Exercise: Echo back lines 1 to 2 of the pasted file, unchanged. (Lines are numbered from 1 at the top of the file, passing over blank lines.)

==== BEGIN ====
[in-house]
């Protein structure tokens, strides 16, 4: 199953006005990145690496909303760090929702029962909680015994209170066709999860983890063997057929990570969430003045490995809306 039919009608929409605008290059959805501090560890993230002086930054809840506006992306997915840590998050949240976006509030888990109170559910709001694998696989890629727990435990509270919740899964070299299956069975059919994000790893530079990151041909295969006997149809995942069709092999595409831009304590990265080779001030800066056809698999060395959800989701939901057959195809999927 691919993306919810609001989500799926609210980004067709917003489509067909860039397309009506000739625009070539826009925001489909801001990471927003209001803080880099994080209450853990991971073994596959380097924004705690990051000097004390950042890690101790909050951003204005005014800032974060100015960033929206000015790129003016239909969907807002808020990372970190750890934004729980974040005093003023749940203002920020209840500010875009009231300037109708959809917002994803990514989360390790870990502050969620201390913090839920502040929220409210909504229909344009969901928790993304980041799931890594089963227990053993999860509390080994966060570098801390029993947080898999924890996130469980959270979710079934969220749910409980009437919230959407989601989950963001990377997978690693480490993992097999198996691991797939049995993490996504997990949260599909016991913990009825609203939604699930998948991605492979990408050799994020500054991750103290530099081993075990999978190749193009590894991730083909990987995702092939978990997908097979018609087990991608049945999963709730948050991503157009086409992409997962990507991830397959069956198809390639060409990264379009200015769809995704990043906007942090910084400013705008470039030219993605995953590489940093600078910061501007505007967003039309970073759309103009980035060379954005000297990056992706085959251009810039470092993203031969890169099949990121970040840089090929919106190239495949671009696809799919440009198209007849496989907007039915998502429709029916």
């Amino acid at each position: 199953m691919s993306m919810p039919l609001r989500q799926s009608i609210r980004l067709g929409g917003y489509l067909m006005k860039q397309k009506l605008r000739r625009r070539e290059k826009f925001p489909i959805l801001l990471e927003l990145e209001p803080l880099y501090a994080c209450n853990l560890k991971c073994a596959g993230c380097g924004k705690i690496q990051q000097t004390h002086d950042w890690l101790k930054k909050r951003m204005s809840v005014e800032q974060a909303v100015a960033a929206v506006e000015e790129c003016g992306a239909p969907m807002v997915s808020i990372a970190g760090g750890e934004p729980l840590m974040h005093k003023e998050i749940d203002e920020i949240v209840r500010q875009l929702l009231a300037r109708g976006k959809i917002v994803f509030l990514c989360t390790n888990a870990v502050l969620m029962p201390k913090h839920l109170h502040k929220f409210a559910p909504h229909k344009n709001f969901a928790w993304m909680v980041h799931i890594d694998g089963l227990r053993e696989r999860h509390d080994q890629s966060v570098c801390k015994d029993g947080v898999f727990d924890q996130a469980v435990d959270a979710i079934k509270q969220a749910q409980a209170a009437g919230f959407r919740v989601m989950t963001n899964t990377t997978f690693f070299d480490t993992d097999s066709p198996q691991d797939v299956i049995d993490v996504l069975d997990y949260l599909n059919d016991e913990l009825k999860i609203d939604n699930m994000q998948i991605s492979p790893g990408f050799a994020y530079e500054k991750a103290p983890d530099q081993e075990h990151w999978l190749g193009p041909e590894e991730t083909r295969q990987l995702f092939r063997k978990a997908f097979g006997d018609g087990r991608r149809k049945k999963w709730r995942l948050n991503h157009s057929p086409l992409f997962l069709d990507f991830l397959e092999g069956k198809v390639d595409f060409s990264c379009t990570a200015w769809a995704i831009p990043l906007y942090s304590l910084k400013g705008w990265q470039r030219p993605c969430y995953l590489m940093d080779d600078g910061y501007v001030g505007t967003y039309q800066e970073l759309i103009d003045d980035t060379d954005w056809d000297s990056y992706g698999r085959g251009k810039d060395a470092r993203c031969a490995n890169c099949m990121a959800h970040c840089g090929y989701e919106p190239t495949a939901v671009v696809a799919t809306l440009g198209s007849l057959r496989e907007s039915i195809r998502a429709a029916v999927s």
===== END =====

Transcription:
[in-house]
């Protein structure tokens, strides 16, 4: 199953006005990145690496909303760090929702029962909680015994209170066709999860983890063997057929990570969430003045490995809306 039919009608929409605008290059959805501090560890993230002086930054809840506006992306997915840590998050949240976006509030888990109170559910709001694998696989890629727990435990509270919740899964070299299956069975059919994000790893530079990151041909295969006997149809995942069709092999595409831009304590990265080779001030800066056809698999060395959800989701939901057959195809999927 691919993306919810609001989500799926609210980004067709917003489509067909860039397309009506000739625009070539826009925001489909801001990471927003209001803080880099994080209450853990991971073994596959380097924004705690990051000097004390950042890690101790909050951003204005005014800032974060100015960033929206000015790129003016239909969907807002808020990372970190750890934004729980974040005093003023749940203002920020209840500010875009009231300037109708959809917002994803990514989360390790870990502050969620201390913090839920502040929220409210909504229909344009969901928790993304980041799931890594089963227990053993999860509390080994966060570098801390029993947080898999924890996130469980959270979710079934969220749910409980009437919230959407989601989950963001990377997978690693480490993992097999198996691991797939049995993490996504997990949260599909016991913990009825609203939604699930998948991605492979990408050799994020500054991750103290530099081993075990999978190749193009590894991730083909990987995702092939978990997908097979018609087990991608049945999963709730948050991503157009086409992409997962990507991830397959069956198809390639060409990264379009200015769809995704990043906007942090910084400013705008470039030219993605995953590489940093600078910061501007505007967003039309970073759309103009980035060379954005000297990056992706085959251009810039470092993203031969890169099949990121970040840089090929919106190239495949671009696809799919440009198209007849496989907007039915998502429709029916």